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    It’s the season for sunshine, barbecues and big changes

    As temperatures rise and the economy shows signs of improvement, many Americans are warming to the idea of making major life changes. For many, spring is the season for getting married and shopping for new cars or homes. Big life changes can mean significant financial investments.

    If you’re planning for a major life event, you’re likely focused on the immediate cost. But it also is important to take the time to consider the what-ifs—those unexpected and potentially costly crises—that can derail the best-laid plans. A video by The National Association of Insurance Commissioners (NAIC) illustrates what can happen.

    According to the NAIC, one smart way to avoid surprises is to fully educate yourself about the insurance implications of any big investment early on, before something bad happens that may require filing an insurance claim. It pays to do your homework and ask the tough questions before you say “I do” or “sold.”

    5 tough questions to ask before tying the knot

    1. How might our individual credit and legal histories impact our combined financial future?

    2. Beyond rent or mortgage payments, have we budgeted correctly for our planned
    living arrangements?

    3. What financial responsibilities do we have to family members, today and in the future?

    4. Do our individual financial safeguards such as health savings plans, life insurance, certificates of deposit, etc., still work now that we’re a couple?

    5. Are there any special financial issues in either of our medical histories?

    Insurance considerations for getting married

    Before automatically combining insurance policies, make sure you know your spouse’s driving history, and confirm that the renter’s or homeowners policy you plan to keep covers all of your valuables combined. Carefully review existing policies brought into the marriage. You may be able to get the same coverage at lower premiums, as most insurance providers consider marriage a qualifying event that allows you to make policy changes outside the open-enrollment period.

    5 tough questions to ask before buying a car

    1. Beyond the sale price, what other costs of buying and owning a car have I considered?

    2. What can I do immediately to save on car-related expenses in the future?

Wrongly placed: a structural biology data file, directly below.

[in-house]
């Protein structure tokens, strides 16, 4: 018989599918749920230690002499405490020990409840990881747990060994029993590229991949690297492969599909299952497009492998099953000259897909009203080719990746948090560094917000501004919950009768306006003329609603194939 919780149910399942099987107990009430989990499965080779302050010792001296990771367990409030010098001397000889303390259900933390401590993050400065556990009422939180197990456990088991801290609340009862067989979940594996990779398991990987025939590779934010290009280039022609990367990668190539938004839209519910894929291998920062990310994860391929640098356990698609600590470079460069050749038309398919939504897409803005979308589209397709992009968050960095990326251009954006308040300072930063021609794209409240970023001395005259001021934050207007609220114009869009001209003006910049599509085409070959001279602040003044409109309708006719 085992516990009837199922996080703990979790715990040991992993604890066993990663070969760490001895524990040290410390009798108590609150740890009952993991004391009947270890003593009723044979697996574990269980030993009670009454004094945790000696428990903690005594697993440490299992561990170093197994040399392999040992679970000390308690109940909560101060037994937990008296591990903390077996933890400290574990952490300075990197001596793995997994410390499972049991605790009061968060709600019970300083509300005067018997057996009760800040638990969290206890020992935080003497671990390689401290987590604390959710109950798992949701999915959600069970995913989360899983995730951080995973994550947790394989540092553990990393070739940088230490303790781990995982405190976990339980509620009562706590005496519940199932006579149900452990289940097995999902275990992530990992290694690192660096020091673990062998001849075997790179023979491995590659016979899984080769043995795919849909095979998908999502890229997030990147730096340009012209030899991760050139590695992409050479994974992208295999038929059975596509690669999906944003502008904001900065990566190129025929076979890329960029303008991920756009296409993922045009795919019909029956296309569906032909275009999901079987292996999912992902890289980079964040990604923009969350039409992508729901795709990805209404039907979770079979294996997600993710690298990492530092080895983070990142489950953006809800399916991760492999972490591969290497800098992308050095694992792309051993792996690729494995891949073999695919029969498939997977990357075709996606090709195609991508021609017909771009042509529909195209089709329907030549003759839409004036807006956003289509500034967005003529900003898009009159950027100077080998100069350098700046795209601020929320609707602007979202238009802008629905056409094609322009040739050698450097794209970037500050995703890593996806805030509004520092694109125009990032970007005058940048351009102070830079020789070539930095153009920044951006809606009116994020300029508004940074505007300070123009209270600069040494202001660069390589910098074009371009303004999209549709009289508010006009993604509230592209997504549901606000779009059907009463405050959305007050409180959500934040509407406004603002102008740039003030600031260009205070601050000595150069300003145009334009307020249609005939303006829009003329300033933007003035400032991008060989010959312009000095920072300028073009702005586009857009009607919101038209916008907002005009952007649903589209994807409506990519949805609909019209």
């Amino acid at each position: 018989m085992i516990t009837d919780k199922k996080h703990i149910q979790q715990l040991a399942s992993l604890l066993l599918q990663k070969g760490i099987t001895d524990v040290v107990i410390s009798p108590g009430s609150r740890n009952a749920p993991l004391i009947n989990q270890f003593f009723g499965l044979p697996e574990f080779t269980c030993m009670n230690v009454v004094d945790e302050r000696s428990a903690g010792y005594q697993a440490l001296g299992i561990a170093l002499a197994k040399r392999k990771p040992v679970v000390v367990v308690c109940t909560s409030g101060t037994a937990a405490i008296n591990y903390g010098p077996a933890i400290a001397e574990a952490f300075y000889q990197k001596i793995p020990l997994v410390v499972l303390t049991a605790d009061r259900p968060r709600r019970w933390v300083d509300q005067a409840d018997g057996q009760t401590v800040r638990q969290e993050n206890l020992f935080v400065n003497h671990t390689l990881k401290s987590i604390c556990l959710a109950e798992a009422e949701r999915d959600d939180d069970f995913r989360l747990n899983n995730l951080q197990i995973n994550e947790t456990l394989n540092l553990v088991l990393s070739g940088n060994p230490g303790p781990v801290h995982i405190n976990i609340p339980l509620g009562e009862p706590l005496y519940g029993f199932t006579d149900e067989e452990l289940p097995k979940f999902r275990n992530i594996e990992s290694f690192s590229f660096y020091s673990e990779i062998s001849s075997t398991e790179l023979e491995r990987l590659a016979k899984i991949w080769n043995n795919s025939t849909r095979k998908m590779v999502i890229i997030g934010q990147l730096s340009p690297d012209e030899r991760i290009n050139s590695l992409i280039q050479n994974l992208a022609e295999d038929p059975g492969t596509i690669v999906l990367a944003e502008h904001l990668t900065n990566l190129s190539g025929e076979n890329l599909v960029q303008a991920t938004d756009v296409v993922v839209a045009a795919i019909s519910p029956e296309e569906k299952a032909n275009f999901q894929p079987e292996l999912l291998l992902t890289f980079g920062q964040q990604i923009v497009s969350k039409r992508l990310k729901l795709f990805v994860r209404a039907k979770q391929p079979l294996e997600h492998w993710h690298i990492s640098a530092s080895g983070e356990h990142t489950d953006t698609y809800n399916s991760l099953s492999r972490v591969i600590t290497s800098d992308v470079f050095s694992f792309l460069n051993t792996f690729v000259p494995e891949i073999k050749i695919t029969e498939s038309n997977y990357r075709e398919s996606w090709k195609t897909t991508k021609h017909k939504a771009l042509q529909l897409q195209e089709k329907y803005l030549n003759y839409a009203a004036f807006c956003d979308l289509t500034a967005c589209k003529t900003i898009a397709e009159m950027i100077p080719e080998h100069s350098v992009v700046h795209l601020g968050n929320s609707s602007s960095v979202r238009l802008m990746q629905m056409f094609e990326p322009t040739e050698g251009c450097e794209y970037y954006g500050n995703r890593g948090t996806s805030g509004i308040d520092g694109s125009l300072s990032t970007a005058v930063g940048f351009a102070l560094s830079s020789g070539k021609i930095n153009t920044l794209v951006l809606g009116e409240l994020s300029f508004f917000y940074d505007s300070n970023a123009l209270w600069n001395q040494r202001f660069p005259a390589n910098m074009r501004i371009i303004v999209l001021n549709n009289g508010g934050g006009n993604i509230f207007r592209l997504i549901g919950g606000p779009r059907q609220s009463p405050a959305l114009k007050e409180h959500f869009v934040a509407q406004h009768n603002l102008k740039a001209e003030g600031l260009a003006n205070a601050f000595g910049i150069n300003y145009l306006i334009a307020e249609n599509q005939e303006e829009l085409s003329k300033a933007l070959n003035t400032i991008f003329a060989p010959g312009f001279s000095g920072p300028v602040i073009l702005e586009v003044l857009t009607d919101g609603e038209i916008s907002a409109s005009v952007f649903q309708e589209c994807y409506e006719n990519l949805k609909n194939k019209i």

3. What are my responsibilities if my car is involved in an accident?

    4. What can I do to protect myself if my car is vandalized and someone steals personal belongings?

    5. What are my responsibilities if my car is totaled and I haven’t paid off the loan?

    Insurance considerations of buying a car

    In addition to the monthly payment, insurance premiums should be a key component of any vehicle cost analysis. You can shop around for the best rates, but expect to pay more to insure popular models like SUVs or convertibles. Another way to lower premiums is to purchase a used vehicle already loaded with safety features. You also may save money by bundling your auto policy with other coverage such as a homeowners’ policy.

    5 tough questions to ask before buying a home

    1. Beyond the sale price, what other costs should I consider before buying this house?

    2. What improvements can I make to this home now to save money in the long run?

    3. How would I handle the financial burden of an unexpected disaster affecting my home?

    4. What’s my responsibility if someone is hurt on my property?

    5. What are the financial pros and cons of operating a home business?

    Insurance implications of buying a home

    You probably know your credit score will affect your ability to secure a favorable home loan. But did you know your credit rating can affect insurance rates? Insurance premiums vary by geographical location and are based on the age of the home being purchased. Before you buy, be aware of natural disaster risks in the area. Features such as smoke detectors, burglar alarms and sprinkler systems can lower insurance rates. If you’re considering a fixer upper, remember that a home improvement investment of $ 5,000 or more can change a home’s value and insurance coverage.

    For more tips, tools, videos, interactive games and downloadable apps to help you get smart about insurance before you really need it, visit

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